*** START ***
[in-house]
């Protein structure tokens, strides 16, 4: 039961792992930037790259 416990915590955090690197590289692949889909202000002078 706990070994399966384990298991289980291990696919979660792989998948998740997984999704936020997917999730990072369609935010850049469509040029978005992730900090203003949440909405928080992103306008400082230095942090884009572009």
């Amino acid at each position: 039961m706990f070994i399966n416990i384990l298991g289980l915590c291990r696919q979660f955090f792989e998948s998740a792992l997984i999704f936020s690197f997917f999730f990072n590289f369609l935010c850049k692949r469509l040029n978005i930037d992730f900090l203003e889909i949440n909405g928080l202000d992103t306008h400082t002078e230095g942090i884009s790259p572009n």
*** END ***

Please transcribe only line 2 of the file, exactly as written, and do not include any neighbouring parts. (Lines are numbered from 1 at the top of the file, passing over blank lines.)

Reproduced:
């Protein structure tokens, strides 16, 4: 039961792992930037790259 416990915590955090690197590289692949889909202000002078 706990070994399966384990298991289980291990696919979660792989998948998740997984999704936020997917999730990072369609935010850049469509040029978005992730900090203003949440909405928080992103306008400082230095942090884009572009």